To construct a new transgene vector that harbors restriction enzyme sites around the Psi packaging sequence yet retains gene transduction efficiency, we generated the lentiviral plasmids pLenti/ES1.psi, pLenti/ES2.psi, and pLenti/ES3.psi as depicted in Figure 1. pLenti/ES1.psi contains SnaBI sites at both ends of the Psi sequence, whereas pLenti/ES2.psi contains EcoRV and SnaBI at the 5′ and 3′ ends of the Psi sequence, respectively. For comparison, another transgene vector pLenti/ES3.psi was also constructed, which contained only one SnaBI enzyme site inserted at 3′ end of the Psi just as in the pLenti/ES1.psi and pLenti/ES2.psi, but the 5′ end of the Psi was kept intact. The individual plasmids were transiently transfected into 293FT cells with helper plasmids and the resulting viruses were harvested after 30 hr. pLenti/EGFP with intact Psi sequence and pLenti/PBS.Map, which does not have a Psi sequence as described previously , were also subjected to the same analysis as controls. For each of the transfection reactions, similar transfection efficiencies as well as virus particle production were observed (Fig. 2A upper panel and B), indicating that the expression of transgene EGFP and viral protein expression were not affected by mutations of the engineered lentiviral transgene vectors. Equal volumes of the harvested viruses were used to transduce MT4 cells. At 72 hr after transduction, the number of EGFP-positive MT4 cells were examined by fluorescence microscopy and counted quantitatively by FACS (Fig. 2A lower panel and C), and the FACS signals were normalized with viral p24 data determined by ELISA to obtain the relative transduction efficiency of each of the lentiviral transgene vectors constructed (Fig. 2D). Surprisingly, rather dramatically differing results were observed among the transgene plasmid constructs. ES1.psi and ES2.psi transgene vectors showed much lower transduction efficiency, at approximately 20% of the EGFP vector control, whereas the ES3.psi transgene vector showed almost equal transduction efficiency compared to the EGFP vector control. PBS.MAp, a negative control vector for the dependency of the Psi sequence, showed no notable EGFP gene transduction. To further determine the packaging efficiency of the transgene mRNA per se, we directly measured the amount of EGFP transgene mRNA from 1 µl of each viral supernatant using quantitative RT-PCR, and the data obtained from qRT-PCR were normalized by their p24 values determined by ELISA assay. Similar to the patterns of transduction efficiency in Fig. 2D, a very low level of transgene mRNA packaging was observed in the PBS.MAp vector, compared to the positive control Lenti/EGFP vector. Viruses obtained from both ES1.psi and ES2.psi transfection also have lower ratios of transgene mRNA packaging compared to the control. In contrast, ES3.psi derived virus shows a ratio as high as the positive control (Fig. 2E), which was consistent with the transduction efficiency data (Fig. 2D). Together, these results indicate that transgene transduction efficiency directly depends on the efficiency of RNA encapsidation and suggest that modification in the sequence immediately upstream of the Psi sequence changes the efficiency of RNA packaging, which in turn utterly affects the gene transduction efficiency of the lentiviral vector. On the other hand, changes at the 3′ end of Psi are relatively tolerable.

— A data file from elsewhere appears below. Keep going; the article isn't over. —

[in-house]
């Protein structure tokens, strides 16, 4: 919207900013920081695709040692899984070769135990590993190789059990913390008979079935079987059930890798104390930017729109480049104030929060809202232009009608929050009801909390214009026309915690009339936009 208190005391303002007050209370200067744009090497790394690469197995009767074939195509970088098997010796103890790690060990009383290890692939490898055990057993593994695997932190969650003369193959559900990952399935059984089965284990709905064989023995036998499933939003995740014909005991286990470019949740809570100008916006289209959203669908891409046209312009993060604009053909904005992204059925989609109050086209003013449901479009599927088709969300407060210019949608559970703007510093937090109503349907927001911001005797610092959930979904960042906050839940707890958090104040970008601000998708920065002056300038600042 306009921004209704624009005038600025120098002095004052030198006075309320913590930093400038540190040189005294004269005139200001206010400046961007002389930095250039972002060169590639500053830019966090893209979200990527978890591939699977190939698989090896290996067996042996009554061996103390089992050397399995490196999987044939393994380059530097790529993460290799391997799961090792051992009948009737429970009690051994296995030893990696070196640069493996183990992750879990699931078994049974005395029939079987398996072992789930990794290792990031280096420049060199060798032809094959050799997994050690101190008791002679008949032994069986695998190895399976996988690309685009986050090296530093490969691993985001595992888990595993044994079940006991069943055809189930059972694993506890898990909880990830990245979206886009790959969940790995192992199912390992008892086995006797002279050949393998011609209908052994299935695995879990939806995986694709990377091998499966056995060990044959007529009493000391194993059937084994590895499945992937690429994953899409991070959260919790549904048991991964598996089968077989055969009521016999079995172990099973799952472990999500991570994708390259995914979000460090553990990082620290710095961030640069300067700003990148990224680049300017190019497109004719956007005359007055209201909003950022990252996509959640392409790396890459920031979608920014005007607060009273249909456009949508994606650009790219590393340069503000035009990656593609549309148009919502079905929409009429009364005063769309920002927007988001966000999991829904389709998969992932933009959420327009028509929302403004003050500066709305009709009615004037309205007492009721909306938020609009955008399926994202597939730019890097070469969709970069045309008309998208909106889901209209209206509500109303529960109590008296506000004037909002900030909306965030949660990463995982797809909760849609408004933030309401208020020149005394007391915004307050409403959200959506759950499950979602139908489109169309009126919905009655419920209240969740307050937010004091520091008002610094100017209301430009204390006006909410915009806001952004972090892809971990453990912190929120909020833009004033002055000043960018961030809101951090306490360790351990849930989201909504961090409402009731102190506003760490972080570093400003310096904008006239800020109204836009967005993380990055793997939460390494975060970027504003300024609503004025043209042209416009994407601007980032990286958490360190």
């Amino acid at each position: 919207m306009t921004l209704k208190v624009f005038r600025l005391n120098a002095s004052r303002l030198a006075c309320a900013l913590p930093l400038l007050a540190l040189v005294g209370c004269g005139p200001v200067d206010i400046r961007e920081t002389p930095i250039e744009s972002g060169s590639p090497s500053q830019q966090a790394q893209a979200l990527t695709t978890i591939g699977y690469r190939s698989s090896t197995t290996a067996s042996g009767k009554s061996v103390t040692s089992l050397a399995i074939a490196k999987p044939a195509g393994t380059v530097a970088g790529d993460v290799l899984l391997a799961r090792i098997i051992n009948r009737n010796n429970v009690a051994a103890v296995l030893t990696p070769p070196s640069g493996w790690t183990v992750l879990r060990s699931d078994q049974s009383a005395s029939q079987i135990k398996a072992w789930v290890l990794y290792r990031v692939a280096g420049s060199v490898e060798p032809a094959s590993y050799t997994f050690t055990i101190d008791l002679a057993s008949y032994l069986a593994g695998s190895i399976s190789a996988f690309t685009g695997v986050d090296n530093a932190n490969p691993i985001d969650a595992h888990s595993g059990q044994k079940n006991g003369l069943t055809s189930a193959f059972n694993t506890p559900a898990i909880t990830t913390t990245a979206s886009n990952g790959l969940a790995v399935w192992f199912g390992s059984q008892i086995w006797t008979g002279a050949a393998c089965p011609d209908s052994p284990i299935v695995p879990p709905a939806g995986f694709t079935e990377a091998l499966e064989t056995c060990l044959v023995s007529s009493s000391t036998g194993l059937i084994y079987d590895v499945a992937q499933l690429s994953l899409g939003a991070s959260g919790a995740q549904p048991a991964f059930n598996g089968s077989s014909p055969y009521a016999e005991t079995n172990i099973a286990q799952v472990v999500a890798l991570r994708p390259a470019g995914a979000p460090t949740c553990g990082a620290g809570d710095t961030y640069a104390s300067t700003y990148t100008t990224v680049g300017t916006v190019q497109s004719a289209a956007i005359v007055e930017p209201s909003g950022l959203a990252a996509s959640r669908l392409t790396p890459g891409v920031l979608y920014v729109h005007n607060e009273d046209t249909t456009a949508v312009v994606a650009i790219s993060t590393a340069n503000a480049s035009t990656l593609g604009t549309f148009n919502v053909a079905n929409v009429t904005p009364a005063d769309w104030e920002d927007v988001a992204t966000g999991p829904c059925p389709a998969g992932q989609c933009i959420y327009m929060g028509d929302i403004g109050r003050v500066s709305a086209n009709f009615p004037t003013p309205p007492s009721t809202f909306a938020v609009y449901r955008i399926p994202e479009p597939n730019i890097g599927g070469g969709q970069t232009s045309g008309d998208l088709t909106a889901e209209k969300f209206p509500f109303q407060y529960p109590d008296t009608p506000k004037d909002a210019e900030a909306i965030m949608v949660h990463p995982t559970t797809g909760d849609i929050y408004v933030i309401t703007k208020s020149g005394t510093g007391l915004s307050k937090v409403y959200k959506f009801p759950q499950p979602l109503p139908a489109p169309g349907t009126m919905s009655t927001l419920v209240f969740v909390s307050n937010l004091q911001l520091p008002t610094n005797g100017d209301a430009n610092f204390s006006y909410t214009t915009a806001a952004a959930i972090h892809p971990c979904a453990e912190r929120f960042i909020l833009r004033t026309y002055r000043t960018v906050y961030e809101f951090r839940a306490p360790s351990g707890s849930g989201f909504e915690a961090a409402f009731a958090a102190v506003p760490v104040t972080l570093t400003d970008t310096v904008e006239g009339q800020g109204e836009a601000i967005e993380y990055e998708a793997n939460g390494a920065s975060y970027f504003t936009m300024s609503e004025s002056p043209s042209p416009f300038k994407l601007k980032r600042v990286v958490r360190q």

In light of previous studies suggesting that the sequences in front of the Psi may form weak stems either with U5 region or be flanked between stems in whole HIV-1 genome , , , , , the changes we have made at the 5′ end of the Psi region might disrupt RNA structures located immediate upstream of Psi and thus affecting RNA encapsidation efficiency. Thus, we reasoned that introducing restriction enzyme sites into a less structured region of 5′ LTR might help not to affect the efficiency of RNA packaging and maintain efficient gene transduction. To this end, we engineered a restriction enzyme site in a position further upstream of the Psi sequence, which is in a loop structure located immediately downstream of Primer Binding Site (PBS) as shown in Fig. 1. The first vector, PMM1.psi, has two restriction enzyme sites inserted in a sequence position 203 as for the 5′ site and in the same 3′ site position as used for the ES series above. The transducibility and RNA packaging efficiency of PMM1.psi transgene vector were measured. Different from ES1.psi or ES2.psi, placing an enzyme site into the PBS loop did not affect EGFP gene transduction efficiency as shown in the lentivirus-transduced MT4 cell FACS analysis (Fig. 3A–D) and RNA packaging efficiency determined by RT-qPCR analysis (Fig. 3E). The PMM1.psi vector showed even a slightly higher viral RNA packaging efficiency than that of Lenti/EGFP control vector, indicating a loop structure of PBS region is tolerable for sequence modification, unlike the ES1.psi or ES2.psi vectors. We then generated another insertion mutation vector named PMM2.psi that has a restriction enzyme site further upstream in position 197 (Fig. 1), in order to confirm further that the loop region is really tolerable to sequence changes. Again, PMM2.psi vector also did not show any difference in transgene transducibility as well as RNA packaging efficiency from that of the Lenti/EGFP control and of PMM1.psi (Fig. 3). These results were further confirmed by a viral titration assay using HT1080 cells as shown in Figure 4 and Table 1, where it was demonstrated again that while the ES3.psi or PMM1.psi vectors have a similar transduction efficiency to Lenti/EGFP control, the ES2.psi vector show significantly lower transduction efficiency than the control.